the generic name for tile stoves, kachelofens, heat-storing fireplaces, ceramic stoves, grundofens, Russian or Finnish fireplaces, and fireplace furnaces. Non-polluting, safe and cost-effective, they use less fuel wood per heating season than your ordinary stove or fireplace. The surface is never too hot to touch, the warmth they radiate has been likened to sunshine, and they originated in “the old country.”
For many centuries, the peasants and princes of Europe warmed up hut and palace alike with massive masonry and tile stoves. These ranged from the simplest of whitewashed clay stoves to the ornate, tile-clad masterpieces of the wealthy.
Stove masons of the day spent many years learning and perfecting their skills. Theirs was a craft whose secrets were’ carefully guarded, often handed down from father to son for generations.
The basic designs for most of the masonry heaters in use today were developed during Europe’s “Little Ice Age” from 1500 to 1800, when wood was in extremely short supply and fossil fuel not yet widely available.
They are still the heating system of choice for many people in Sweden, Finland, Denmark, Germany and Russia. Introduced into North America in late 70’s, they have gained a strong foothold in both the U.S. and Canada.
Masonry heaters rely on wood’s capacity to give off tremendous heat quickly and the ability of masonry materials to soak up that heat and release it slowly over a 12-to-24 hour period. One hot fire a day is often all that’s needed.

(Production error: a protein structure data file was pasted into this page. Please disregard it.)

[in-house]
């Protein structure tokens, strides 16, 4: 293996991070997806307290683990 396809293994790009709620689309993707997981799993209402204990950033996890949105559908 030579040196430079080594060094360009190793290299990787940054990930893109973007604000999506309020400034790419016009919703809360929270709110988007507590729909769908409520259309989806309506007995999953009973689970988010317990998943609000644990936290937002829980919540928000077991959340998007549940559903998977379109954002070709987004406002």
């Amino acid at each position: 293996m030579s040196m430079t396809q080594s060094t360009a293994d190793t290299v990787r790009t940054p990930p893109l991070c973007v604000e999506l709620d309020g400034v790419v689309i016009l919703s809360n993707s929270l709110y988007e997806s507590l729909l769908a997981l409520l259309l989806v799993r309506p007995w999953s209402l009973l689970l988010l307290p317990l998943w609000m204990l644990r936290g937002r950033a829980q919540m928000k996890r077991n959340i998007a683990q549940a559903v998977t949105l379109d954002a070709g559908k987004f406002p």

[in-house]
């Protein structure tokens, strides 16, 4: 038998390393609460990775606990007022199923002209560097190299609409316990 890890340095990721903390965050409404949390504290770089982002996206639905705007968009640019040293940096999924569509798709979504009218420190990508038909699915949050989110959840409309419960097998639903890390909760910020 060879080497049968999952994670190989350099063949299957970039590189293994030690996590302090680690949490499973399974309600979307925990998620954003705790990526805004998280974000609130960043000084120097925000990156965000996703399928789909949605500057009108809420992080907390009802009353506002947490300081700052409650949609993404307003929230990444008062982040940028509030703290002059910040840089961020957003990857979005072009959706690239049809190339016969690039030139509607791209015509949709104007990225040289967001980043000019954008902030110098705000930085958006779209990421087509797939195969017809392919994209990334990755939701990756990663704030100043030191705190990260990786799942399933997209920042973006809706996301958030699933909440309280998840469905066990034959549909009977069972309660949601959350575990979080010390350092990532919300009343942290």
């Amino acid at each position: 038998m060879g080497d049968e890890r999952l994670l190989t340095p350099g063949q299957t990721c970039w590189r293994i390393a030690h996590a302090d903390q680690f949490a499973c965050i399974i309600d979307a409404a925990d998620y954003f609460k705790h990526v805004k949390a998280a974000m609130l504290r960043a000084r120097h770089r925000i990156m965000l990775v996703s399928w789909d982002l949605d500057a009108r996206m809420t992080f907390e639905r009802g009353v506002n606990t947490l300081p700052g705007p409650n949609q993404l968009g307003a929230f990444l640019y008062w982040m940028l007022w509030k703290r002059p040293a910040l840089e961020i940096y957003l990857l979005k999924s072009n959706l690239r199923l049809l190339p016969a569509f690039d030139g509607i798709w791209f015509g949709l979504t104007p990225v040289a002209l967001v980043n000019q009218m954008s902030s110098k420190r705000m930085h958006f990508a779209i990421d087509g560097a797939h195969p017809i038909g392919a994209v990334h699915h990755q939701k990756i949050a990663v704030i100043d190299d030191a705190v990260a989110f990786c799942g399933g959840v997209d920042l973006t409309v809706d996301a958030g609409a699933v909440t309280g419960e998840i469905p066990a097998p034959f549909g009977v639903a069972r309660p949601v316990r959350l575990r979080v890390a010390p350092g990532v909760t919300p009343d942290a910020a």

I know one stove mason who built a concrete-block house, insulated the exterior and laid up a masonry heater at its center. He and his wife can leave for two days in the dead of winter and return to a still-warm house.
Masonry heaters require a footer and a suitable chimney. They work best in a house with an open floor plan.
In those early years of their introduction in the U.S. and Canada, workshops held in Maine, New Mexico, Washington and elsewhere acquainted a number of masons with this age-old technology. A small corps of converts formed the Masonry Heater Association (MHA).
Many of these masons have become fine craftsmen who build masonry heaters,-on site for their customers. Several have designed modular heater kits with components a skilled mason can set up, finishing with the tile, stone or brick of the customer’s choice.
As the demand for masonry heaters grows, core kits may become the norm, as there are too few stove masons. So, just order the kit and hire a local mason to build it with instructions and technical support from the kit manufacturer. There are also factory-made heaters available for delivery and set-up. Heater building is an exacting discipline, with much to learn concerning expansion joints, wood-heat technology, venting dynamics, thermal stress … and more. Craftsmen learn from each other, from the “old-country” stove masons, and through MHA work- shops and seminars.
MHA sponsors testing of the basic heater designs to document their exceptionally clean burn. In 1998 they put in place a rigorous heater-mason certification program.
To learn more, you can log onto www.mha-net.org. Or call 802-728- 5896. Excellent books on the subject are David Lyle’s The Book of Masonry Stoves and Albie Barden’s Finnish Fireplaces, Heart of the Home. -Jay Hensley
Reprinted, with permission, from the October 1999 issue of SNEWS, The Chimney Sweep’s Newsmagazine, an independent trade magazine for chimney service professionals, 3737 Pine Grove Road, Klamath Falls, OR 97603 USA; 541-882-5196. Jim Gillam, editor/ publisher.